The fragmentation and opacity in the private markets can be challenging for private companies seeking a simpler approach to liquidity and price discovery. Nasdaq Private Market simplifies the process under one centralized continuous trading platform, providing transparency, regulatory oversight and structured technology. With our automated settlement solutions, we offer real-time consolidated trading data. Our continuous platform provides the company and its investors with a pulse on market supply and demand, helping to drive activities towards a stronger price benchmark or reference price for day one of the listing.
As private companies consider the right path to a public listing, Nasdaq Private Market can consult with your executive team on various liquidity solutions, from single episodic tender offers to pre-listing continuous trading solutions.
3. Frequency of Liquidity Events May Increase
Given that private companies are increasingly looking to secondaries to provide liquidity, we would have expected an even higher frequency of transactions this year. Companies may still have an eye towards liquidity; however, we believe that these events will be pushed to the second half of 2020. Since these events can take time and effort to plan, it may be worth reviewing the structure of a future event now and consulting with Nasdaq Private Market on the timing and execution.
Last year, Nasdaq Private Market saw that more companies launched a liquidity program after a recent capital raise. In 2019, 63% of companies completed a liquidity program within four months of a financing round, up from 50% in 2018. Also, more returning clients partnered with us to execute their liquidity strategy. Forty-three percent of our customers were repeat clients in 2019 — the highest percentage in the last four years.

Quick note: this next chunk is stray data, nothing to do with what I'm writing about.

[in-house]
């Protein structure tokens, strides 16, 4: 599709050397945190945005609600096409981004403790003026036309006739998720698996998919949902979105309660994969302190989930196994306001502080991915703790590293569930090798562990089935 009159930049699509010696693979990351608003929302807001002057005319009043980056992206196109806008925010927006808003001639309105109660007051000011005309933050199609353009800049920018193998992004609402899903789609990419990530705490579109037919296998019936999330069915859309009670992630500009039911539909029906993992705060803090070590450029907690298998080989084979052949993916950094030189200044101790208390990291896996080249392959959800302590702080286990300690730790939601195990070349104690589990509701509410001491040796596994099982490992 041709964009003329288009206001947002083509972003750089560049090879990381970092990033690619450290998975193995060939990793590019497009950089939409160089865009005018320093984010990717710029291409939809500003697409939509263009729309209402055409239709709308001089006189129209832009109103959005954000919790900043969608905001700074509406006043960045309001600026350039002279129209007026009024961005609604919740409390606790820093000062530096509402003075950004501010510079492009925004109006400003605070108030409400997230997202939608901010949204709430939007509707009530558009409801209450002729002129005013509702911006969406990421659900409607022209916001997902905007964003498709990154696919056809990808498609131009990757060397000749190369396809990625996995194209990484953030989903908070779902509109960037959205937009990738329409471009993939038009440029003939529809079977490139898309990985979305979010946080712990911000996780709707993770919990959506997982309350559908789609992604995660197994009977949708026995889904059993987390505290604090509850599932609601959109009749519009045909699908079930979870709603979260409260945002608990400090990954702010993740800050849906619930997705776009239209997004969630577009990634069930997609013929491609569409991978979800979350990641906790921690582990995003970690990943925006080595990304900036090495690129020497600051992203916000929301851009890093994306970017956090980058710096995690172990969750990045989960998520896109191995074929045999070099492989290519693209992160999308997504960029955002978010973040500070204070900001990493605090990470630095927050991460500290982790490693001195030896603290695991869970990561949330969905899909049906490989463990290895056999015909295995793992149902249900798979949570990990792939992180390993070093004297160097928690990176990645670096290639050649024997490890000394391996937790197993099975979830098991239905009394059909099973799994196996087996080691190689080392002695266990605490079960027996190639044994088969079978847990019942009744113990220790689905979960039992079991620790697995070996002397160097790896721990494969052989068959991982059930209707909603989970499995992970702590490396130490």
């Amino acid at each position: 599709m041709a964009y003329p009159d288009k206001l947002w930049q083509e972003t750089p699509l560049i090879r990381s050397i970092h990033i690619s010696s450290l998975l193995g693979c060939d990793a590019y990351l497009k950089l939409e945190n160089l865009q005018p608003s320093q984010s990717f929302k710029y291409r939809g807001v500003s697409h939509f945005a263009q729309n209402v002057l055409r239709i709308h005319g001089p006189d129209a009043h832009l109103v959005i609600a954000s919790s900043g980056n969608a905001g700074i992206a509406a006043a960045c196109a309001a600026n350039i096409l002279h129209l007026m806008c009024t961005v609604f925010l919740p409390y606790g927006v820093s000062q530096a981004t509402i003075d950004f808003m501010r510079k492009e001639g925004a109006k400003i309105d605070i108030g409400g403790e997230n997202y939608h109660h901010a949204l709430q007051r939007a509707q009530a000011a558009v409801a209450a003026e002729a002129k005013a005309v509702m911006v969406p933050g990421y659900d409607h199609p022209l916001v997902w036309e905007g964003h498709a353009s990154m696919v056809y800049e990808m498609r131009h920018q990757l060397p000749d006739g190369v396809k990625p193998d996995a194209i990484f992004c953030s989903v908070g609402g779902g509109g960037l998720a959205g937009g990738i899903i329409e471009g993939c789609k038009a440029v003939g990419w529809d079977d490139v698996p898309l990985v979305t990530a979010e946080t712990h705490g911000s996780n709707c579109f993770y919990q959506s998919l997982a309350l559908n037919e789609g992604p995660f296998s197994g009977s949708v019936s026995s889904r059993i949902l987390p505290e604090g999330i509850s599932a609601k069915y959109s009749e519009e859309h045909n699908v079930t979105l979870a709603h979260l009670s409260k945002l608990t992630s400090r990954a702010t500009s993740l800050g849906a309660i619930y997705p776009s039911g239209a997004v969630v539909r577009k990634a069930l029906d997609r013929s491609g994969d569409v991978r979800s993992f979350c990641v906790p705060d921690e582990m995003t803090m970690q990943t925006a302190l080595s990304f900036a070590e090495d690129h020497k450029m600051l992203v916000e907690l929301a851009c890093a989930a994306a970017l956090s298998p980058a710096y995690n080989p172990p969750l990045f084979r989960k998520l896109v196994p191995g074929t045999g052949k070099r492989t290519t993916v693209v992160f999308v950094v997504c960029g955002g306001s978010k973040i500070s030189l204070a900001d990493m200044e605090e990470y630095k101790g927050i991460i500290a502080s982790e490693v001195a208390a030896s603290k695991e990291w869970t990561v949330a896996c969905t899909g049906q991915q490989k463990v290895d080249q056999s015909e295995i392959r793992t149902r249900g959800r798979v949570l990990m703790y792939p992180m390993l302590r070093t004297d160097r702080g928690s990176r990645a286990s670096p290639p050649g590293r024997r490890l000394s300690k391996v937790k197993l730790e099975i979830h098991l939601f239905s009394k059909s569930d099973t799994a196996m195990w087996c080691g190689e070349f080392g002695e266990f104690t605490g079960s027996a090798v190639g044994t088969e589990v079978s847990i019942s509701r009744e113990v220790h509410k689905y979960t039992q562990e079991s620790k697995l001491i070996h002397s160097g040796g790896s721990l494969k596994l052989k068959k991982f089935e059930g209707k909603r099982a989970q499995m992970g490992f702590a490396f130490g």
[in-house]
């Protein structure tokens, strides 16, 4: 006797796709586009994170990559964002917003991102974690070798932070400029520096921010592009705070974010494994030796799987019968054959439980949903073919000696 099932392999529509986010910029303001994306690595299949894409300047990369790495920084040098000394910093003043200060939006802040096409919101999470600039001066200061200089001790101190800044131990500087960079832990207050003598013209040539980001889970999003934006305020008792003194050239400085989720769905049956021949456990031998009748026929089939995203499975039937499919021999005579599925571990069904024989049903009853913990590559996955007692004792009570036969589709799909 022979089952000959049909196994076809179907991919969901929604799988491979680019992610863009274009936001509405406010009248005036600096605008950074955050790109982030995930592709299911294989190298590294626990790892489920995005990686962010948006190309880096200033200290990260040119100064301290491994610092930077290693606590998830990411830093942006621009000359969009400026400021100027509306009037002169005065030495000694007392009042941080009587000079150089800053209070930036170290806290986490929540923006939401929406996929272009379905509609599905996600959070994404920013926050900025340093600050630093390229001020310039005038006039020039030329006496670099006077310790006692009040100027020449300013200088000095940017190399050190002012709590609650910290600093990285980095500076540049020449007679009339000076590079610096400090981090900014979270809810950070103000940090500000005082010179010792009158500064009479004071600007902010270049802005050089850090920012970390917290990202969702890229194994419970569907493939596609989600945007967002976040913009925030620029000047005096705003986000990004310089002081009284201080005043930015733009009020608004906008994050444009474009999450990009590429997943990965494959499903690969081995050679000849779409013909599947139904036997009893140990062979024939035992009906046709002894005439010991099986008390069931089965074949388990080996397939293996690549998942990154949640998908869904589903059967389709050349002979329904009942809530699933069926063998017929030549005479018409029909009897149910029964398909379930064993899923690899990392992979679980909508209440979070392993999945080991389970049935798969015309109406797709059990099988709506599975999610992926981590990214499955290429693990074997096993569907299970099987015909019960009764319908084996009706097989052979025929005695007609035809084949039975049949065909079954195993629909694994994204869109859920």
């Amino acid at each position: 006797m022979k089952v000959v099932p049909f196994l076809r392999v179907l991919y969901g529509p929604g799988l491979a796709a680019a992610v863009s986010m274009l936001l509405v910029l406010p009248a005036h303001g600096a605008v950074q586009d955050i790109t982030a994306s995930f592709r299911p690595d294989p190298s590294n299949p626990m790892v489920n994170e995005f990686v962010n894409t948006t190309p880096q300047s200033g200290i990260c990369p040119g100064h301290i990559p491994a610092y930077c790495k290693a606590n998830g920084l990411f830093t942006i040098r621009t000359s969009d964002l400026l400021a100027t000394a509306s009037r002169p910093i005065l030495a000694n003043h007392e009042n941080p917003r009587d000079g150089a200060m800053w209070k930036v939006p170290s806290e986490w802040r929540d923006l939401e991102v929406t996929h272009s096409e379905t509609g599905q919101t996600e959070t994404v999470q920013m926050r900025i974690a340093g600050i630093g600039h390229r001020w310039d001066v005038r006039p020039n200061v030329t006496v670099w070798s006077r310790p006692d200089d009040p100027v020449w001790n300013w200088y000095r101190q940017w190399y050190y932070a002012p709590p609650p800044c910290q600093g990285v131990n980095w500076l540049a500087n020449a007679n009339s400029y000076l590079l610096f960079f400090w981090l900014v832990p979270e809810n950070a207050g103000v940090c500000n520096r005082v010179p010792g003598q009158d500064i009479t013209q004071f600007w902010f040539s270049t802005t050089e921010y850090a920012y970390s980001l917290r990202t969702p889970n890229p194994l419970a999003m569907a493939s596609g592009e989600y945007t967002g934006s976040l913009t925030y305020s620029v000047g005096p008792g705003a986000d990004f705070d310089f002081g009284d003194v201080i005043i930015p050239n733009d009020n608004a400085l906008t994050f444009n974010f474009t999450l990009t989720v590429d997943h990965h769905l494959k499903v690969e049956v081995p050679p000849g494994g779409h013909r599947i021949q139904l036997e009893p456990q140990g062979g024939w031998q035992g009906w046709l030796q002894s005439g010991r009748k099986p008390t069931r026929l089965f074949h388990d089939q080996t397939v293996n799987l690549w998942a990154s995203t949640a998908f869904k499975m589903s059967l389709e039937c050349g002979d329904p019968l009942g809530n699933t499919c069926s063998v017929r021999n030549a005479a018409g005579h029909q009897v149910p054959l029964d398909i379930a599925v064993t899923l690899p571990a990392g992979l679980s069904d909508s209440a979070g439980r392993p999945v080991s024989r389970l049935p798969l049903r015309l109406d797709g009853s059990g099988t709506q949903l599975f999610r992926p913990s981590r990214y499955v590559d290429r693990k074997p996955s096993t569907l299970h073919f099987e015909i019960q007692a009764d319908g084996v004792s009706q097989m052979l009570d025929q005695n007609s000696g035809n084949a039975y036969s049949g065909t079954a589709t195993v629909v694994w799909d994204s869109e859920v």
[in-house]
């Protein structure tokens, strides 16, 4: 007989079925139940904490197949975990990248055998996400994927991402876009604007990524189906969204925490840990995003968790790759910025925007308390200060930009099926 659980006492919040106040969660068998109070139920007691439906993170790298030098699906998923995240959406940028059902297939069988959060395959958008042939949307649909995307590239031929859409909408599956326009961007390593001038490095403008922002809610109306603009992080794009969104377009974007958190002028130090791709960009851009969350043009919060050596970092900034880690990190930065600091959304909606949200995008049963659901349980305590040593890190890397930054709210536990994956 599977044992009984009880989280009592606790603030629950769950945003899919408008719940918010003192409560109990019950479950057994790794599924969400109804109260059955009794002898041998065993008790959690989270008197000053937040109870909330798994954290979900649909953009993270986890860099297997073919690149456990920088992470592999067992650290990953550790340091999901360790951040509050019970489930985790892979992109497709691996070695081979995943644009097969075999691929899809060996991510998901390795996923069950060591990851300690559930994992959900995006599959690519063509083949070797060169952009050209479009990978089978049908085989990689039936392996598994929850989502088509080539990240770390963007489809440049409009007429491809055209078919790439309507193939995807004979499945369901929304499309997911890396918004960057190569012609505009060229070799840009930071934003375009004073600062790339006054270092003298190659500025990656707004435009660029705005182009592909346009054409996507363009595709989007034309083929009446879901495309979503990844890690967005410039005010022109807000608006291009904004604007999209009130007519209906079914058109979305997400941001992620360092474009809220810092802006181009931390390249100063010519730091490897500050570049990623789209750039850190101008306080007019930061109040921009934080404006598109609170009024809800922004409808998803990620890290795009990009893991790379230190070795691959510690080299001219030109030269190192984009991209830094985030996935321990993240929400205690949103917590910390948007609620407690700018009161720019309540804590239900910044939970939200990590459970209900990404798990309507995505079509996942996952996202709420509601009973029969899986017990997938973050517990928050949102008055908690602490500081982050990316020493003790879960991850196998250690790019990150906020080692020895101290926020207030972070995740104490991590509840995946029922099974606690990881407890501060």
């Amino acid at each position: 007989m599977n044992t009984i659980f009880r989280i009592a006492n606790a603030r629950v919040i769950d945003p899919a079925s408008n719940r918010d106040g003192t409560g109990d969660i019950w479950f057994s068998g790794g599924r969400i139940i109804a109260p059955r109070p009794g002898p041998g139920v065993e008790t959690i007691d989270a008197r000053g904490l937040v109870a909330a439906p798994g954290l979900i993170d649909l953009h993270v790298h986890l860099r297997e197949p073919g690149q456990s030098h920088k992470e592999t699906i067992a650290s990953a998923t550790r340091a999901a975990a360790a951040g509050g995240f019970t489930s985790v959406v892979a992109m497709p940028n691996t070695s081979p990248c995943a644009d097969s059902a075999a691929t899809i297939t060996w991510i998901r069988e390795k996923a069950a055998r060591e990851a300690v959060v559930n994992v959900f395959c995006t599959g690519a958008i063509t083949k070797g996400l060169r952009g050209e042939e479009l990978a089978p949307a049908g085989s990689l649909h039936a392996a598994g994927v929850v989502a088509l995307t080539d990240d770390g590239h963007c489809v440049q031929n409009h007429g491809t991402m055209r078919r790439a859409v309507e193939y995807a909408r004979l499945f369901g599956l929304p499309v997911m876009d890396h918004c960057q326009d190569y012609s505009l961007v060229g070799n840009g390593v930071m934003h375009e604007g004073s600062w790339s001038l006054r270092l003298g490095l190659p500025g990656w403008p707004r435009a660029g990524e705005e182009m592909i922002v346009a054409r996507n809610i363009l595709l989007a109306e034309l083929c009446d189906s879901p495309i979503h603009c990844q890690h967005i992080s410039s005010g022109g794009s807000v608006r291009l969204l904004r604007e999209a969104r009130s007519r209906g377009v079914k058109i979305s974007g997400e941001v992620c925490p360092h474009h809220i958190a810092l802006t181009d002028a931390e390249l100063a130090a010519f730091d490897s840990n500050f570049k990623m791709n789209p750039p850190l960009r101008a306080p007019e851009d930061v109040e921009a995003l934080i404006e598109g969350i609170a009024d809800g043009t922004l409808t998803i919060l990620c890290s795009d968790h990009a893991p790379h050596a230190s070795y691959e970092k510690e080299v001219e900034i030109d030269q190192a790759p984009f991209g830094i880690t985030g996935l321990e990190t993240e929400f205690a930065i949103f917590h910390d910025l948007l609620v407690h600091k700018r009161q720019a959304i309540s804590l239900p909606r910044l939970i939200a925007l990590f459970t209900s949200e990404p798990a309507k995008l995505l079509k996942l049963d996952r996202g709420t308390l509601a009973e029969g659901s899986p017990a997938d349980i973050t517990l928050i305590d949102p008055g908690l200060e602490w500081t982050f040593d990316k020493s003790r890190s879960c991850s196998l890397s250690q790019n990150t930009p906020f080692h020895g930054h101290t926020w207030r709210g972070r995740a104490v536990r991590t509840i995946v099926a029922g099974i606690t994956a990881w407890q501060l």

Many of our clients pursued liquidity to reduce dilution and to respond to shareholder demand. It was also easier to execute liquidity events thanks to carefully vetted institutional buyers and a modern technology platform that offers competitive price discovery and real-time access to data while maintaining a high level of confidentiality and regulatory compliance. With all these mechanisms in place, pre-IPO companies can confidently and cost-effectively achieve their liquidity goals.
4. More Capital May Enter the Market
Although current market uncertainty has negatively impacted the secondary market, we believe that the typical buyer in a private market secondary transaction is optimally positioned to deploy capital when private companies’ appetite for liquidity events returns. As the markets return to some level of normalcy, we believe that secondary activity will increase exponentially with buyers ready to put their capital to work since they still hold record levels of dry powder.2,3
A 2019 Goldman Sachs report indicated that, at the time, with more capital entering the private market, companies might generate more value by delaying an IPO. The report notes that increased venture capital investment is driving larger funding rounds leading to more capital flooding into the private market. In 2020, we believe that other industry players beyond mega-funds like Softbank may drive large funding rounds with new buying opportunities in the market.
The Future of the Private Secondary Market
2019 was a banner year in the private market, as Nasdaq Private Market helped both early- and late-stage companies achieve their liquidity goals. In 2020, during this challenging time of uncertainty in the markets, we continue to see an active, albeit slowing, secondary market. As private companies take a step back to evaluate the timing of their liquidity programs, Nasdaq Private Market remains ready to help them meet their liquidity needs, whether a tender offer or share repurchase, option repricing or block sale. We believe the private secondary market will continue to grow, providing more opportunities for private companies to access liquidity while continuing to drive growth outside of the public market.
Want to get more perspectives on the secondary market? Visit www.nasdaqprivatemarket.com to download the Secondary Market 2019 Retrospective Report and infographic.
1. Nasdaq internal data sources. Excludes healthcare industry.